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Wednesday 1 March 2023

How Much Longer Can Brands Ignore the Revenue Opportunity of Older Women?

 & #WowOnWednesday

The Is This Mutton survey 2023 results on women's wardrobes and influences over the age of 50

Brands are failing to represent older women in their ads and on websites,  even though nearly 60% of women over 40 buy more clothes now than they did in their teens or 20s.

This huge discrepancy is highlighted in the 2023 Is This Mutton annual survey.  

The phenomenon of brands shunning older consumers is not a new one. In 2020 The Guardian (UK) reported that the fashion and beauty industry’s “shameful sidelining” of older consumers could cost it £11bn over the next 20 years, according to research by the International Longevity Centre (ILC-UK).

In the Is This Mutton survey, brands who were praised for featuring older women in their marketing and photography included M&S  (although they were also criticized), Look Fabulous Forever, Seasalt, Land's End, Dove, The Bias Cut, Girlfriend Collective, Universal Standard and Snag.

Those who are failing to be inclusive include John Lewis, Superdry, Kettlewell, Asos, J Crew, Banana Republic and Boden. Meanwhile the recent Fashion Weeks in London and Italy also failed to make  much progress on their runways in terms of older models being used, among them Prada, run by a 73 year old woman. 

The survey in UK-based blog Is This Mutton examined women's buying habits and sources of inspiration. The majority of women who took part was aged 50+ and living in the UK or USA. There were also respondents in Italy, Portugal,  Australia and Canada. 

The results showed that older women are voracious shoppers who know what they like. Nearly 55% believe they are more stylish now than they were when they were in their 20s.  Online shopping is far more popular than visiting stores, and mid-life women tend to shop a mix of online, in-store and charity or thrift shops.

Let's Look at Those Buying Habits

Research shows that the over 50s have more disposable income than young people. The US Federal Reserve's data in 2020 showed that despite making up the largest portion of the workforce, millennials controlled less than 5% of the US's wealth.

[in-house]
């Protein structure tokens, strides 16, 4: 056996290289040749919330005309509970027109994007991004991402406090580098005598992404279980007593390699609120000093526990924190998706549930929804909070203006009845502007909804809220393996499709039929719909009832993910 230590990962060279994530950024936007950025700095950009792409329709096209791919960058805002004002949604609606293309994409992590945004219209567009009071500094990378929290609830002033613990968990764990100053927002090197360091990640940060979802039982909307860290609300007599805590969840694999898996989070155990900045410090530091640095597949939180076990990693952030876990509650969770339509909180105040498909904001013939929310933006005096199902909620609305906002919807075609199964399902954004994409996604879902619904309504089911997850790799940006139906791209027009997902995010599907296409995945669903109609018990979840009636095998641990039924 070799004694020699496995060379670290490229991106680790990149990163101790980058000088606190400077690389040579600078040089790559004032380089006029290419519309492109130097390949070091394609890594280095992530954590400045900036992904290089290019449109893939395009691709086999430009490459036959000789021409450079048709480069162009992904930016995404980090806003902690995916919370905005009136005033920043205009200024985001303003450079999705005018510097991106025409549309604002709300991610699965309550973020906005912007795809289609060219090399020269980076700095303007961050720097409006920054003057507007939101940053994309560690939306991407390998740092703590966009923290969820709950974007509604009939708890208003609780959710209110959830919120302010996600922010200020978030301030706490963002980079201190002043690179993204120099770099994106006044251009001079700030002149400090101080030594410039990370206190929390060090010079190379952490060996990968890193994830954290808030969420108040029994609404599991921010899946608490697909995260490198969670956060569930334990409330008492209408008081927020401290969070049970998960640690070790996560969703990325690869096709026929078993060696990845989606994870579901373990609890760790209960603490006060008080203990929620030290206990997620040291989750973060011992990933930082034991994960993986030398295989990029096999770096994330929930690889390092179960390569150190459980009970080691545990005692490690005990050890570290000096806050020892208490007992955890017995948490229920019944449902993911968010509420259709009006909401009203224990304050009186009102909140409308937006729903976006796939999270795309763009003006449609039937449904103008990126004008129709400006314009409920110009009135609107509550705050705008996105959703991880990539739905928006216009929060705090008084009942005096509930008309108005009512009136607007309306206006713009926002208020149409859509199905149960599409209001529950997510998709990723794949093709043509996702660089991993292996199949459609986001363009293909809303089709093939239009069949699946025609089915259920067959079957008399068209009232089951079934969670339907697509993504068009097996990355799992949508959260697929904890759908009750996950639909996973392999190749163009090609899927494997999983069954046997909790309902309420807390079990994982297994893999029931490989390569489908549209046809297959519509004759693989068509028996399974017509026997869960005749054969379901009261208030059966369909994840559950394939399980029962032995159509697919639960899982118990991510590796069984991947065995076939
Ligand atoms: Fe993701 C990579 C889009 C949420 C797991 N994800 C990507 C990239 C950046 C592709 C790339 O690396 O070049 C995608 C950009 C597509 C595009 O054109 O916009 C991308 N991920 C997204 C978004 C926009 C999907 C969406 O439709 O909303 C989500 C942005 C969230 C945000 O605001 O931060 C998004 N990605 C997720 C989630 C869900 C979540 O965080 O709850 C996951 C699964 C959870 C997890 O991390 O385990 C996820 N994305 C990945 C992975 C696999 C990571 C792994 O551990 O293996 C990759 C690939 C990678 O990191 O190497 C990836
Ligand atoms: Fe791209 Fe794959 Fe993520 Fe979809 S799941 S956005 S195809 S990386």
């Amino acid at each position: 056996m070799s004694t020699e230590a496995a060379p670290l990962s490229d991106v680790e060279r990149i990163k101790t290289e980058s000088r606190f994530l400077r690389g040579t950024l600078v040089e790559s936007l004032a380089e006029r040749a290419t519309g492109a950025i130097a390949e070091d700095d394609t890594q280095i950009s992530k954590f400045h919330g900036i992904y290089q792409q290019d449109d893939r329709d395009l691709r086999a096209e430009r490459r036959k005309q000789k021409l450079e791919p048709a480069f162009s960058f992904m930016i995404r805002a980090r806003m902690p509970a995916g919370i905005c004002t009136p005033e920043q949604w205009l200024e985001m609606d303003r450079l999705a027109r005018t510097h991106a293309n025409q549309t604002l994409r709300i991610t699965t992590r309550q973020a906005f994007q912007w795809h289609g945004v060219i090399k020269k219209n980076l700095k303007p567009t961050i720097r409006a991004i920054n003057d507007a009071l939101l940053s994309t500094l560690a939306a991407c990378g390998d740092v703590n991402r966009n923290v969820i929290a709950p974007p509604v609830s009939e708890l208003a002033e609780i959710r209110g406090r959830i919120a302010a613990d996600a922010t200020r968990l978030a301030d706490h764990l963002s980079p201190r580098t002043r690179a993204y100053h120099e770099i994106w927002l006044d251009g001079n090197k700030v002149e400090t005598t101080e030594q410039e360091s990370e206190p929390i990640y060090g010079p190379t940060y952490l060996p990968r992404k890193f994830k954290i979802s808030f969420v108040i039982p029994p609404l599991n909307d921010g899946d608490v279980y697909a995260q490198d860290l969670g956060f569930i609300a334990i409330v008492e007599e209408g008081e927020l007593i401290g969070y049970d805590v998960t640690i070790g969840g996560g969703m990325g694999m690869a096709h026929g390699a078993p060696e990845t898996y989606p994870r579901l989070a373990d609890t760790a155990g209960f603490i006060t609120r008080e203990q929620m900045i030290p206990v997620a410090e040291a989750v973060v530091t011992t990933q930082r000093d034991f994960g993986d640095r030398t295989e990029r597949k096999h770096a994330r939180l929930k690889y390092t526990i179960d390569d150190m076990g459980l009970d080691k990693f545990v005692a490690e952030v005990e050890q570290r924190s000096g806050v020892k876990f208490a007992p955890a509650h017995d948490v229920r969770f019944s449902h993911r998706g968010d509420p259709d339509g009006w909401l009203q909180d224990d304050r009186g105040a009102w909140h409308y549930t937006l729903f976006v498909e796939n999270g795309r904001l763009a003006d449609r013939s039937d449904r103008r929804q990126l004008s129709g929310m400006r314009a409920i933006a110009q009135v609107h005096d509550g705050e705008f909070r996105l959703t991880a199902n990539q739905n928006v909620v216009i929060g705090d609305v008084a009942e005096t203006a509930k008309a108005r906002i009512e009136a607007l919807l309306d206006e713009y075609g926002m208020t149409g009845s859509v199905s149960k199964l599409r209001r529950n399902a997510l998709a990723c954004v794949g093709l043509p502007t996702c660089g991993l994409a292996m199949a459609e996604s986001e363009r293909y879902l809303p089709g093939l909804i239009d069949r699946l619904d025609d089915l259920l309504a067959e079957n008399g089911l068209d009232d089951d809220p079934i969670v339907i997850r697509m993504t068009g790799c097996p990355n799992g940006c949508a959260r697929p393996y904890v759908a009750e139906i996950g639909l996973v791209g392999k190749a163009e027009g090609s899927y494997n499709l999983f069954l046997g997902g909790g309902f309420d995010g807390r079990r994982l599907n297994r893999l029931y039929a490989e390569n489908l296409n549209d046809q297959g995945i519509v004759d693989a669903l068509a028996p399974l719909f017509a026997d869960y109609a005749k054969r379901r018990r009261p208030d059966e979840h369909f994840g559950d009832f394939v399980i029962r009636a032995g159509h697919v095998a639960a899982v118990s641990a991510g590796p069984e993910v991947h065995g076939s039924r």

And it's reflected in the Is This Mutton survey results. More than 50% buy clothes whenever they feel like it, with 23% saying they buy something at least once or twice a month. 

Partners and spouses have very little influence over our choices. The old stereotype of women hiding purchases away is exactly that - an old, and outdated, stereotype. Just 12%  hide purchases from their spouse or partner.  If asked about what they're wearing, nearly 68% will say "Yes it's new," compared to 8% who reply "What, this old thing?"

It looks as if a lot of us are making bad decisions when we buy. 65% have clothes they haven't worn for six months or more, while 54% have inadvertently bought duplicates of garments they already have. With 83% not using any system to catalog their wardrobe, there's a big opportunity for style consultants. 

Bedroom with a closet /wardrobe. Photo by Olena Sergienko on Unsplash

We have a lot of clothes.  63% have two wardrobes. 5% have 5 or more wardrobes. We would probably need more wardrobes if we weren't storing clothes which are out of season. Let's crunch some numbers on "How Many" we have.....

  • Shoes, boots and other footwear:  average 40-50.  Lowest was 5, highest was 320 pairs (it wasn't me, honest)
  • Winter coats: average of 4 or 5
  • Swimsuits: average of 2
  • Hats: average of 6. Highest was 45
But for all those clothes, we are also thinking about our consumption. Nearly 77% want to buy fewer clothes this year, which makes it all the more important that brands are influencing us to choose them.